Are you passionate enough about it?
Your business will likely take up all of your time, so make sure you’re passionate enough about it to make it successful.
“Since starting a business requires an inordinate amount of time, energy and patience, ideally, the idea will be one that you are passionate about, as well as one that you have skills or experience [in],” said Melissa Bradley, executive-in-residence and director of entrepreneurship and innovation at the Kogod School of Business at American University.
Are you open to advice?
If you’re not open to changing or adapting your idea to fit what your customers will want, your business idea might not be worth pursuing.
“Success happens when you are willing to listen and consider others’ advice,” said Angie Yasulitis, CEO and managing partner at YaZo Marketing and Business Development Strategies. “Most good ideas take some tweaking to get to market. Being closed-minded is a business killer.”
How will you market your business?
Many entrepreneurs think about the problems their business will solve but not about how they intend to market their business to their target customers. Jesse Lipson, corporate vice president and general manager at cloud company Citrix Cloud Services, said that your marketing strategy can determine if your business idea is a good one.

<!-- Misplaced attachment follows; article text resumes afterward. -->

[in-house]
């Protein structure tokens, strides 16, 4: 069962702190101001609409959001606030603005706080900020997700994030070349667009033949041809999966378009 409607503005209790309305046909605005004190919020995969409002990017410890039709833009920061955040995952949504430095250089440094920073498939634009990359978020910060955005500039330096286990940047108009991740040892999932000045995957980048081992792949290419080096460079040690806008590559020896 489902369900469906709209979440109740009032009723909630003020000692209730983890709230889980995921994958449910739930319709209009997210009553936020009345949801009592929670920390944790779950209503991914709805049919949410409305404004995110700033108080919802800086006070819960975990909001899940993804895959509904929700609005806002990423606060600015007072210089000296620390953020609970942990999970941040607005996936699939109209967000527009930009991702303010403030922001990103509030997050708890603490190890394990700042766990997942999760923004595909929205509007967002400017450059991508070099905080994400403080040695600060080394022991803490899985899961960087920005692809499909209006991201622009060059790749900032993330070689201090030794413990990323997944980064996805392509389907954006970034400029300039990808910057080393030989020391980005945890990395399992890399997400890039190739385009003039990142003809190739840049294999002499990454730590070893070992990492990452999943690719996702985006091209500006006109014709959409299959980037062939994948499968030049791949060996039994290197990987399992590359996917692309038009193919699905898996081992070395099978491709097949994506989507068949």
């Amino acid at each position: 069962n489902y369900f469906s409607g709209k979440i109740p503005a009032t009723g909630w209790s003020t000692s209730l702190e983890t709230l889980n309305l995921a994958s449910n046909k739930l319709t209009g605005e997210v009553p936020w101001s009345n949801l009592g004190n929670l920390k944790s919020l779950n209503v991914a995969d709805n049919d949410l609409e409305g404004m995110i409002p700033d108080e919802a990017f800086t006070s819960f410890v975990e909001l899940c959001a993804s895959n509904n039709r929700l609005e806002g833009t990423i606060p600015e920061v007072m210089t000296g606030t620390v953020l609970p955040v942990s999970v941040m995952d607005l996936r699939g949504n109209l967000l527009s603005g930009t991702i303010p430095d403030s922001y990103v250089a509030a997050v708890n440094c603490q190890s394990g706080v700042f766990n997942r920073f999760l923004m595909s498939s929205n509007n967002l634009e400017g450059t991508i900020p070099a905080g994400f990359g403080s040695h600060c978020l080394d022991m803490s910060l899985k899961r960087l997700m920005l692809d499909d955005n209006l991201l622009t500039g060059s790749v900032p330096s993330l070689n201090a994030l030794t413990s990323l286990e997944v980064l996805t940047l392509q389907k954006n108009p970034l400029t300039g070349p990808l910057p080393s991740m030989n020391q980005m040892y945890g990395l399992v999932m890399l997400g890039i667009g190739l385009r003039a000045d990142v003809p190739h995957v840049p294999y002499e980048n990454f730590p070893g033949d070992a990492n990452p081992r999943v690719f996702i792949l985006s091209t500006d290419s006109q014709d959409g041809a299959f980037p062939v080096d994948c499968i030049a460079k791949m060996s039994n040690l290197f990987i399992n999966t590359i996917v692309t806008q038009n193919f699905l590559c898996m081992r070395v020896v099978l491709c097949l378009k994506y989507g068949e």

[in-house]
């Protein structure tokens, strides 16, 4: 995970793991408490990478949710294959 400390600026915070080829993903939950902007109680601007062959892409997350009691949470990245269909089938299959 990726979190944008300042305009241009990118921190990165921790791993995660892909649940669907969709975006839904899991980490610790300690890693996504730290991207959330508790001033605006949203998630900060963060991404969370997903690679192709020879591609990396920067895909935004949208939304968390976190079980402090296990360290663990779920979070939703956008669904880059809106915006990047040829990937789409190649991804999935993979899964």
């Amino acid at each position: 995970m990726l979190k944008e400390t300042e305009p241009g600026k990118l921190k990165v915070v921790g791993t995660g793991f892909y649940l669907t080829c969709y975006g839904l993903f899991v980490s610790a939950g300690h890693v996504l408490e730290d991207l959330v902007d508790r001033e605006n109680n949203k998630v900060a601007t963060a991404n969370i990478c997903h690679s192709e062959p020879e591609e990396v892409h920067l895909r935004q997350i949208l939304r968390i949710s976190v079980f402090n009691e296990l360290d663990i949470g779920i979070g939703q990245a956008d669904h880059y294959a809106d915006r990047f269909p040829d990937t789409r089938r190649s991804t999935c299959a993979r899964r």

“If you have a solid go-to market strategy and a decent product, you’ll probably be successful,” Lipson said. “But if you have a great product without any idea how to reach your potential customers, then it’s going to be really tough to make it successful. Thinking through that as early as possible is really key.”
Is there a sizable niche market for it?
Without a large enough market, your business idea may never get off the ground. Ruben Soto, CEO of shapewear company Hourglass Angel, said your business should cater to a strong niche market.
“Start by focusing on a niche market you know that can be served better,” Soto said. “Make sure the market is large enough and that you can serve those customers better than the alternative. Large companies won’t focus on niche markets, so there is room to compete and exceed customer expectations.”
Have you tested your idea?
You won’t know if your business is viable until you test it on strangers.
“Test it — not just with friends who will be too polite to tell the truth, but with honest people who would make up your ideal target audience, and then listen to the feedback,” said Lisa McCartney, chief “PLYTer” at educational math board game company PLYT. ”
“If your target sample is saying [your idea] is fantastic and [asking] where can they get it, you know that you’re onto something, but if they are less than enthusiastic, it’s probably not as good an idea as you thought.”